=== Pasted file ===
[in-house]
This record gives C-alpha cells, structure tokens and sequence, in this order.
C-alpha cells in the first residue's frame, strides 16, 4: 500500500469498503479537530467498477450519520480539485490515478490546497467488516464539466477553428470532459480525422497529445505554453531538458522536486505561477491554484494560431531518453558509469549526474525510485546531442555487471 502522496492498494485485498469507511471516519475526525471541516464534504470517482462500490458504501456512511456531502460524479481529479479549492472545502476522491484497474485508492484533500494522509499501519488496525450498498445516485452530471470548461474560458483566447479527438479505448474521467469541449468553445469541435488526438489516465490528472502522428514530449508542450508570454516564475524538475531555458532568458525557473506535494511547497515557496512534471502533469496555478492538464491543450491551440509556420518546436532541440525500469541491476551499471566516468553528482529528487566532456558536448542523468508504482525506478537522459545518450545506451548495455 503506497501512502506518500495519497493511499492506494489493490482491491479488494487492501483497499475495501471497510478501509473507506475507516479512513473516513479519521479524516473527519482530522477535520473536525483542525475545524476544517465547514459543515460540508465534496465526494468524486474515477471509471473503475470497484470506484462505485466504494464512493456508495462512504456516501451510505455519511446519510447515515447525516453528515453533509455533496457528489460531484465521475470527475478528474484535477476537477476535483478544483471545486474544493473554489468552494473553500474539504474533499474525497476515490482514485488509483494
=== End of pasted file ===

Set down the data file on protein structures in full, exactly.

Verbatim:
[in-house]
This record gives C-alpha cells, structure tokens and sequence, in this order.
C-alpha cells in the first residue's frame, strides 16, 4: 500500500469498503479537530467498477450519520480539485490515478490546497467488516464539466477553428470532459480525422497529445505554453531538458522536486505561477491554484494560431531518453558509469549526474525510485546531442555487471 502522496492498494485485498469507511471516519475526525471541516464534504470517482462500490458504501456512511456531502460524479481529479479549492472545502476522491484497474485508492484533500494522509499501519488496525450498498445516485452530471470548461474560458483566447479527438479505448474521467469541449468553445469541435488526438489516465490528472502522428514530449508542450508570454516564475524538475531555458532568458525557473506535494511547497515557496512534471502533469496555478492538464491543450491551440509556420518546436532541440525500469541491476551499471566516468553528482529528487566532456558536448542523468508504482525506478537522459545518450545506451548495455 503506497501512502506518500495519497493511499492506494489493490482491491479488494487492501483497499475495501471497510478501509473507506475507516479512513473516513479519521479524516473527519482530522477535520473536525483542525475545524476544517465547514459543515460540508465534496465526494468524486474515477471509471473503475470497484470506484462505485466504494464512493456508495462512504456516501451510505455519511446519510447515515447525516453528515453533509455533496457528489460531484465521475470527475478528474484535477476537477476535483478544483471545486474544493473554489468552494473553500474539504474533499474525497476515490482514485488509483494